If you’re a Harry Potter fan, you’re probably aware that the Potterverse is about to expand with the release of Fantastic Beasts and Where to Find Them. This new film follows the adventures of Newt Scamander, the wizard who authored the textbook Harry and his fellow Hogwarts students used in their Care of Magical Creatures class. While we Muggles (or No-Majs, as we’re called in North America) are unlikely to encounter any hippogriffs, acromantulas, and grindylows in person, if you venture up to Becker’s Archives and Rare Books you can see them in some of our historical texts!
One of the best sources of information on fantastic beasts is Conrad Gesner’s Historiae Animalium, which was first published in four volumes in Zurich from 1551-1558. During the Renaissance, humanist scholars were interested in organizing the explosion of information made available by the printing press. Many of them began to work on comprehensive reference works such as bibliographies, indices, and encyclopedias. The Historiae Animalium grew out of Gesner’s desire to classify and describe all known animals. In addition to familiar European fauna, this massive encyclopedia depicted “new” animals discovered after the European powers ventured into the New World and the East Indies, and a variety of mythical creatures such as unicorns and hydras.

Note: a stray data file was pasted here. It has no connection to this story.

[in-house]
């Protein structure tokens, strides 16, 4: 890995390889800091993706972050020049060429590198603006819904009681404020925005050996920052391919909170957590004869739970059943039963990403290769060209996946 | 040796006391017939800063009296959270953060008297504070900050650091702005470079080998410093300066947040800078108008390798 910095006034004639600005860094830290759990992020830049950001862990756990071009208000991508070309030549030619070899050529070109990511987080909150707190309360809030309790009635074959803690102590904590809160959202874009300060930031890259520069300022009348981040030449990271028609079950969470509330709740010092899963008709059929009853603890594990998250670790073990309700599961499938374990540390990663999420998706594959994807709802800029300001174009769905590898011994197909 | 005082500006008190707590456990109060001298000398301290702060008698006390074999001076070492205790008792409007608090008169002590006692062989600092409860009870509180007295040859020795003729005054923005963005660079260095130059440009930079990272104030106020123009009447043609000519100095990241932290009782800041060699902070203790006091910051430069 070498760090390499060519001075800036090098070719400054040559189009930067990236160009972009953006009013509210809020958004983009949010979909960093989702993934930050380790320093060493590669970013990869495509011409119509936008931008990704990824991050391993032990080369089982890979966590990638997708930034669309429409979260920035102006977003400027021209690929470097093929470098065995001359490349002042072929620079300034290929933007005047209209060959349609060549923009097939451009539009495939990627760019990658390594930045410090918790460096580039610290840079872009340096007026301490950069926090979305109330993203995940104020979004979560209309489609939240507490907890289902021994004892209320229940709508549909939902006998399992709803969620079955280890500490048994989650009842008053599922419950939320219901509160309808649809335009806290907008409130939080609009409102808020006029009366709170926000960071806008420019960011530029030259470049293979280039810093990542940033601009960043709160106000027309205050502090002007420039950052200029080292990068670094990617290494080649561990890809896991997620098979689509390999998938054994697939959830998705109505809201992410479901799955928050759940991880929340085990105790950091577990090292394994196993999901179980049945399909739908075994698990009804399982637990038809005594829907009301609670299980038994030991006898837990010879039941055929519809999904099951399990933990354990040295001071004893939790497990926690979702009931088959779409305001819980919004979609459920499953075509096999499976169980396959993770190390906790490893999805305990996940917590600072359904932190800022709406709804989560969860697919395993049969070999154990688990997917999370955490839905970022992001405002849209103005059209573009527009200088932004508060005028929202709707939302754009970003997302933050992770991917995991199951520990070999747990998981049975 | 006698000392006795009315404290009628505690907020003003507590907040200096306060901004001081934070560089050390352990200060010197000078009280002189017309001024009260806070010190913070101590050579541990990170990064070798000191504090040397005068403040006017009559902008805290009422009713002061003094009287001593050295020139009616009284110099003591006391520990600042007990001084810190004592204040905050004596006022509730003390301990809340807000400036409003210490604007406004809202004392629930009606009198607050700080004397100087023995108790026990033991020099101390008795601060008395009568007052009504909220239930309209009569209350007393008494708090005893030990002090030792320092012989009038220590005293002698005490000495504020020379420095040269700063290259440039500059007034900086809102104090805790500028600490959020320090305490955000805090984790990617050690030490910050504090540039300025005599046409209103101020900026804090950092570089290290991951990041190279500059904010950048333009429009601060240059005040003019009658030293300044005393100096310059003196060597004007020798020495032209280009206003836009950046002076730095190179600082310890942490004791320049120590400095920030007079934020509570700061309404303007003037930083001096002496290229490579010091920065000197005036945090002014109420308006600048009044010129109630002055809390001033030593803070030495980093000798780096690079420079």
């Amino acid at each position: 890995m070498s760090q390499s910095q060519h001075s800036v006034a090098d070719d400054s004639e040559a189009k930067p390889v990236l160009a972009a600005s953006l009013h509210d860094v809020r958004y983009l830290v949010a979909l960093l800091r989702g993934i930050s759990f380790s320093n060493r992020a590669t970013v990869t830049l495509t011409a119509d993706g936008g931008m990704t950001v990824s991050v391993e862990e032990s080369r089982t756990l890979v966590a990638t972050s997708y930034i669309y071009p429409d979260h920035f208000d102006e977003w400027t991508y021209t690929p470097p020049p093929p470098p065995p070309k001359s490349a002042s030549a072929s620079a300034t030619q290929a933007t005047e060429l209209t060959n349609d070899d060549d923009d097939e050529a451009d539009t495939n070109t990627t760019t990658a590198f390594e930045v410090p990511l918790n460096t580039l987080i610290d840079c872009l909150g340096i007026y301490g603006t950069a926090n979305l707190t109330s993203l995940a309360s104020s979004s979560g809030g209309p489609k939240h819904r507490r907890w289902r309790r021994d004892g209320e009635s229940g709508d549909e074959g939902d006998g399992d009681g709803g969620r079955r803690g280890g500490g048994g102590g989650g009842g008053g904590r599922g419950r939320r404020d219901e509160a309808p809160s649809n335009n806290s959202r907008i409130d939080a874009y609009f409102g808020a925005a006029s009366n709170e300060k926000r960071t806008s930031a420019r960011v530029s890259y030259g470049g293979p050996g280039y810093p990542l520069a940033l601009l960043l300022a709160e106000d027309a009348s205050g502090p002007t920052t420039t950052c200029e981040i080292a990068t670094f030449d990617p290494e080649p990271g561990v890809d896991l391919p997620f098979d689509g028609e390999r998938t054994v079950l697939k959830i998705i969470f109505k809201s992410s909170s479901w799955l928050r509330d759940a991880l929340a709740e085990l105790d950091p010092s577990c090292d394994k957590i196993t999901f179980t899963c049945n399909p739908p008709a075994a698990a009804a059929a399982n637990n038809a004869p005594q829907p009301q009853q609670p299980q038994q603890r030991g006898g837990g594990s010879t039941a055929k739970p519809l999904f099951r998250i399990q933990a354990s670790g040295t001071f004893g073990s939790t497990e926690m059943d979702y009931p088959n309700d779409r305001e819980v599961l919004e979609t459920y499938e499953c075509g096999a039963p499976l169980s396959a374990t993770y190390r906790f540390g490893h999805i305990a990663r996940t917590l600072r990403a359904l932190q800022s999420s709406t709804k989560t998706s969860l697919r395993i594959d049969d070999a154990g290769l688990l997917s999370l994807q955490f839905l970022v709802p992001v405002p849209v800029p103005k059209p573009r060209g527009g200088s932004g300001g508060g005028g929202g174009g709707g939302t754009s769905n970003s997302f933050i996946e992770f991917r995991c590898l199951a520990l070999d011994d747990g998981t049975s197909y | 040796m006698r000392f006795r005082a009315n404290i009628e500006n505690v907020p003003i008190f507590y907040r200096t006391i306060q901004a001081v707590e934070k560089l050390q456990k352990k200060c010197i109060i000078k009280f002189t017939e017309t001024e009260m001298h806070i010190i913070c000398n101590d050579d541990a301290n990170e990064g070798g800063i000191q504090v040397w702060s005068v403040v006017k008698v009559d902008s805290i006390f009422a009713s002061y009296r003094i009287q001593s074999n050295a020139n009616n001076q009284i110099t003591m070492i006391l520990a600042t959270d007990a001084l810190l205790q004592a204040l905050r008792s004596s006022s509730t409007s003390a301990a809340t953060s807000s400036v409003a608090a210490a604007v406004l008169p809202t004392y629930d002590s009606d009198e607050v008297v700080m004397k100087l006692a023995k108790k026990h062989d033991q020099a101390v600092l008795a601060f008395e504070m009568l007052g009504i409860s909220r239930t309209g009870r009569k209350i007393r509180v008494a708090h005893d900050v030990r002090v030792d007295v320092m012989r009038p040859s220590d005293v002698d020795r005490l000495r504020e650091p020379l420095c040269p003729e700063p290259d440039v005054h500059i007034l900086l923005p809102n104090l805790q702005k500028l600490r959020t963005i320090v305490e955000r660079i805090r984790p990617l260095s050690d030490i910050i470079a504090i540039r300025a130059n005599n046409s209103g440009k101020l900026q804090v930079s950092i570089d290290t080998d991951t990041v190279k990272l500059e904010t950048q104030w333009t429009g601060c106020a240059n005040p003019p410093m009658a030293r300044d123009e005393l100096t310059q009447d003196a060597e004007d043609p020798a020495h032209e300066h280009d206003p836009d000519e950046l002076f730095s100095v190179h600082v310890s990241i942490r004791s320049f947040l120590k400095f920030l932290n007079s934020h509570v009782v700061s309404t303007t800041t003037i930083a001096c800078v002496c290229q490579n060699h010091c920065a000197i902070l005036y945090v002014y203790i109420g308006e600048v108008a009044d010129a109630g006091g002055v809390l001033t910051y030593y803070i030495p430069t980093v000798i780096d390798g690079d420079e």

Gesner’s encyclopedia isn’t the only book where you’ll find fantastic beasts. You can also look at Jon Jonston’s Theatrum universale ominium animalium. Jonston (1603-1675) was a Polish physician of Scottish descent who earned medical degrees from Cambridge and Leiden and briefly served as the professor of medicine at the University of Frankfurt. Like many other physicians of this time period he had diverse intellectual interests, and was fascinated by natural history. His work Historiae naturalis, which contained beautiful zoological illustrations created by the engraver Matthäus Merian the Elder, was published between 1650 and 1653. This work was later edited by the Dutch physician and botanist Heinrich Ruysch, and published as the Theatrum universale in 1718. This is the edition we hold here at the medical library. Similar to Gesner’s Historiae animalium, Jonston’s work was illustrated with both fantastic and factual beasts. Some of the most striking illustrations in the Theatrum animalium depict the mythological unicorn, but depictions of everyday beasts such as goats and giraffes also have a touch of the fantastic.
If you’re more interested in seeing magical creatures in their natural environments, you might want to look at the works of Ambroise Paré. Paré (1510-1590) was a French barber surgeon whose writings were widely distributed. One of the topics he wrote on was monsters, which he described as “things that appear outside the course of nature (and are usually signs of some forthcoming misfortune).” His text On Monsters and Marvels was illustrated with several woodcuts depicting marvelous creatures in a variety of habitats. These included a giant snail with antlers, a whiskered nose, and a colored tail which lived in the Sarmatian Sea; and the Hoga, a fish “as big as a sea-calf” with a swine-like face.